Interview: Stuart Bowman
How can the local construction industry benefit from increasing competition in order to bring its standards to international levels?
STUART BOWMAN: With competition increasing, the biggest issue confronting the construction industry in Papua New Guinea is how to cultivate productivity. The key to doing so is education. By introducing a contractor grading process similar to the Singapore Building and Construction Authority (BCA), contractors could be equipped with the knowledge to plan and enact initiatives that continually improve productivity. This would also encourage them to adopt the latest technology and methods. Like the BCA’s Certificate Course in Construction Productivity Management, a course for the industry in PNG should cover topics like definition and measurement of productivity; improving construction productivity during planning, design and building; site layout, deployment planning and site coordination; quality control; and good management practices. In Singapore, a contractor is required to have at least one of its directors attend such a course.
In what ways has the PNG liquefied natural gas (LNG) project changed the industry’s standards?
BOWMAN: To give credit where it is due, ExxonMobil has raised the bar in terms of project governance, quality of service, safety, environmental protection and community relations by imposing international standards on its contractors and, in turn, the subcontractors and suppliers working on the PNG LNG project. The experience those local subcontractors gained is invaluable, and the standards achieved are transferrable to other projects and can be used to win work, especially on the forthcoming LNG projects, which will also be to international standards. The LNG project’s emphasis on safety achieved remarkable results: many of the contractors completed their contract with zero “lost-time” injuries. As a result, a culture of safety is gradually developing where it is now accepted as the right of every employee to return home safely from the workplace.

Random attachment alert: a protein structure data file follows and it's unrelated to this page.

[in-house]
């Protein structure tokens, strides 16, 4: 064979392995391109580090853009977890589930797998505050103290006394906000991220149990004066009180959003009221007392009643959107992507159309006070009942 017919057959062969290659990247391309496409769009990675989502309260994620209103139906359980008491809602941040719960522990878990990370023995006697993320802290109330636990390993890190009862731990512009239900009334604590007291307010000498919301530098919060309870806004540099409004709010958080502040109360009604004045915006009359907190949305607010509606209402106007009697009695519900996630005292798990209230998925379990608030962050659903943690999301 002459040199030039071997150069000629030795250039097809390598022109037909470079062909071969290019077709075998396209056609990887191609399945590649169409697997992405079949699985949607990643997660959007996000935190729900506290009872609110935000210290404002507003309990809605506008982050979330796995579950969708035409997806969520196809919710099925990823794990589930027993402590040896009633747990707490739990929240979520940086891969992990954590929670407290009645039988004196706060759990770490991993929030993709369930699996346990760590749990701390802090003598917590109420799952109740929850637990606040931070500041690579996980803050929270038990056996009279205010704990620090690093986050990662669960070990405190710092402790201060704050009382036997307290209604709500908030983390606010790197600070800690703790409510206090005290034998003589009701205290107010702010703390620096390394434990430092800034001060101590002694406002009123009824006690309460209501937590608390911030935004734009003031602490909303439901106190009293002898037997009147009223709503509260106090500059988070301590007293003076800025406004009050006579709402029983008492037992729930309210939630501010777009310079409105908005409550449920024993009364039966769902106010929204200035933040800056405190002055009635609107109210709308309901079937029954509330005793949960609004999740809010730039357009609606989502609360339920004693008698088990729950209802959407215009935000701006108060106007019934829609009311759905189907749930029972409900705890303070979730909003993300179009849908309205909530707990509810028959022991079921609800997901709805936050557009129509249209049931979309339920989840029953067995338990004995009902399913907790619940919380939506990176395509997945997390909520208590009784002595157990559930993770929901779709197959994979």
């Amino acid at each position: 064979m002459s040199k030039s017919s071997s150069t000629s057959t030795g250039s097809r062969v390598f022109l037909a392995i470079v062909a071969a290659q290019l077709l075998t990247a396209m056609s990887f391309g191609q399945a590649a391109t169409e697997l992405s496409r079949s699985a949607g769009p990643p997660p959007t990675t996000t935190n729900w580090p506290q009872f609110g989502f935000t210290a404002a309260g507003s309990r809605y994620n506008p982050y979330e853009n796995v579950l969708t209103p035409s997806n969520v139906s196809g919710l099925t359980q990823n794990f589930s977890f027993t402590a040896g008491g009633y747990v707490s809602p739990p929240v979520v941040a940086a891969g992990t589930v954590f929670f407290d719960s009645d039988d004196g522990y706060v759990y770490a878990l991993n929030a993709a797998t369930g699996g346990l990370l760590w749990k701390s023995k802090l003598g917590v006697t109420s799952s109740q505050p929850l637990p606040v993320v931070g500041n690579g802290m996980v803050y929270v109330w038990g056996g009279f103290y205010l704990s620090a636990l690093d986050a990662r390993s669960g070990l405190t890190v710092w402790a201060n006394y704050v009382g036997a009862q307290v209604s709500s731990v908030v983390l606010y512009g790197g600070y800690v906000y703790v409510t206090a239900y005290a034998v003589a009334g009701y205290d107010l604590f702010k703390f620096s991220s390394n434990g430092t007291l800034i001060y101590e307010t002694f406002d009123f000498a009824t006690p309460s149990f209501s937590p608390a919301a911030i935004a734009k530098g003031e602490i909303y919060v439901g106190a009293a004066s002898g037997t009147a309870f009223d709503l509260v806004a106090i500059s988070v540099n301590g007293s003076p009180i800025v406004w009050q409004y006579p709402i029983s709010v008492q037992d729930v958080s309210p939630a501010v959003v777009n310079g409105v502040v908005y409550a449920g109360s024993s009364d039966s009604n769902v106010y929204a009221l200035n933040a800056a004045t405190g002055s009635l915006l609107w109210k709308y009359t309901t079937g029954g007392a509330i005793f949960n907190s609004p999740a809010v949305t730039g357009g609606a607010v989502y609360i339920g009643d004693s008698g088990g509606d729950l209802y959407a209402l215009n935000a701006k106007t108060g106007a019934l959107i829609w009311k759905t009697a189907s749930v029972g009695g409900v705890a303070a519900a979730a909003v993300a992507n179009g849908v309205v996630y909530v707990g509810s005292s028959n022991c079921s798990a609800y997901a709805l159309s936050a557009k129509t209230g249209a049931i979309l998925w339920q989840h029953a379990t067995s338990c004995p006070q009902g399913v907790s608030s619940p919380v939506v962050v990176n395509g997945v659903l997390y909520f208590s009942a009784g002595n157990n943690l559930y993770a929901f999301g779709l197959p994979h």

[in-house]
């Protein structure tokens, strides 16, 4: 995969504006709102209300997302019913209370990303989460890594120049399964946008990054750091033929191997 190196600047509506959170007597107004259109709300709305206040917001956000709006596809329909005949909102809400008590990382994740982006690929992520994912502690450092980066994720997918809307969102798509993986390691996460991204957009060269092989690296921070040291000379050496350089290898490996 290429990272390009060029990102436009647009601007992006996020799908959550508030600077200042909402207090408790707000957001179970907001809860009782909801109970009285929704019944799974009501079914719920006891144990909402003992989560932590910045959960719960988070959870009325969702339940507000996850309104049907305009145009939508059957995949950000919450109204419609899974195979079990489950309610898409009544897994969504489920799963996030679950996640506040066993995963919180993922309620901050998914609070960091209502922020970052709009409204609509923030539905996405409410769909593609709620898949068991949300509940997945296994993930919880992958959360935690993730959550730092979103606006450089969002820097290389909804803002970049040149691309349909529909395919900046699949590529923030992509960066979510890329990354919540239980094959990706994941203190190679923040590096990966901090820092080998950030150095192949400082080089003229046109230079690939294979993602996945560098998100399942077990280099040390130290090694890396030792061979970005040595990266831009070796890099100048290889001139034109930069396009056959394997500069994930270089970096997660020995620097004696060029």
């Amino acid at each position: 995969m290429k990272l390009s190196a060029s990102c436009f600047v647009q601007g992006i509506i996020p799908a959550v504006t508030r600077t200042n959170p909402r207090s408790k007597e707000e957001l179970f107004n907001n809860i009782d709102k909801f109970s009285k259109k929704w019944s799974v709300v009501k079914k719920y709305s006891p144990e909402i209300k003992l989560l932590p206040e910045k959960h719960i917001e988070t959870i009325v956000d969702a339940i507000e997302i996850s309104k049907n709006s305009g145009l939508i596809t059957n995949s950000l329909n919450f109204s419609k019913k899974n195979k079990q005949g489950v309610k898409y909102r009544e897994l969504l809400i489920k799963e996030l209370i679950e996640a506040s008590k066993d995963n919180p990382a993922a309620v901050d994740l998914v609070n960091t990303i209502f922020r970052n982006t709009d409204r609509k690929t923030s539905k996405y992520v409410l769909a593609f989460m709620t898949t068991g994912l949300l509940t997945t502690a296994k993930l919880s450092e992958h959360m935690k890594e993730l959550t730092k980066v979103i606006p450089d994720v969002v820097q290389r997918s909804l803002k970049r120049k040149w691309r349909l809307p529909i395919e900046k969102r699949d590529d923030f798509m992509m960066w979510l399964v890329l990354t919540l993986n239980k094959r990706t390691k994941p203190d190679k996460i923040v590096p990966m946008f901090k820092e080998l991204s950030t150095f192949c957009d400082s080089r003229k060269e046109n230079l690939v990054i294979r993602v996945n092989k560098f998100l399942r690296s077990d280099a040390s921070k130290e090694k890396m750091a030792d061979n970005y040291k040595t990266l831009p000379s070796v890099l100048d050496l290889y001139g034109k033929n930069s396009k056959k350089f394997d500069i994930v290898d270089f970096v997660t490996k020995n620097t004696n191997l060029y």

What sectors might sustain the industry in the near term, given the currently low activity in mining?
BOWMAN: Over the next year or so the building sector will sustain the industry, especially in Port Moresby. The overheated state of the construction market due to the demands of the 2015 Pacific Games and other ongoing projects, such as the American embassy, ExxonMobil’s permanent facilities compound, Steamships headquarters, will generally continue into 2015. These, plus the developments proposed for the 2018 APEC Conference to be held in Port Moresby, will continue to see elevated activity associated with building construction through 2018.
Are the new waves of resource projects under way, such as the InterOil-Total joint venture, likely to sustain the industry over the medium to long term?
BOWMAN: I am optimistic about the industry’s next 10-15 years. I see a sustained level of construction activity in PNG generated by channelling revenues from LNG exports into infrastructure. Further brightening the prospects are the expected upturn in demand for minerals, and the advent of two proposed LNG projects.
Besides adding to sector capacity, what role can international companies play in boosting the capabilities of local companies and workers?
BOWMAN: Adding capacity is not the key contributor to boosting the nation’s capabilities; it is the up-skilling of PNG nationals and companies. The biggest impact on capacity-building comes from the style of the contracting model adopted, especially in the public sector. Collaborative contracting arrangements, such as alliancing and early contractor involvement, provide the ideal platform for international contractors to accelerate the transfer of technology to their local partners. The inclusive nature of this sort of contracting allows appropriate budgets for training, mentoring and coaching to be incorporated into the project’s delivery, thus helping to develop the abilities of local firms and workers.
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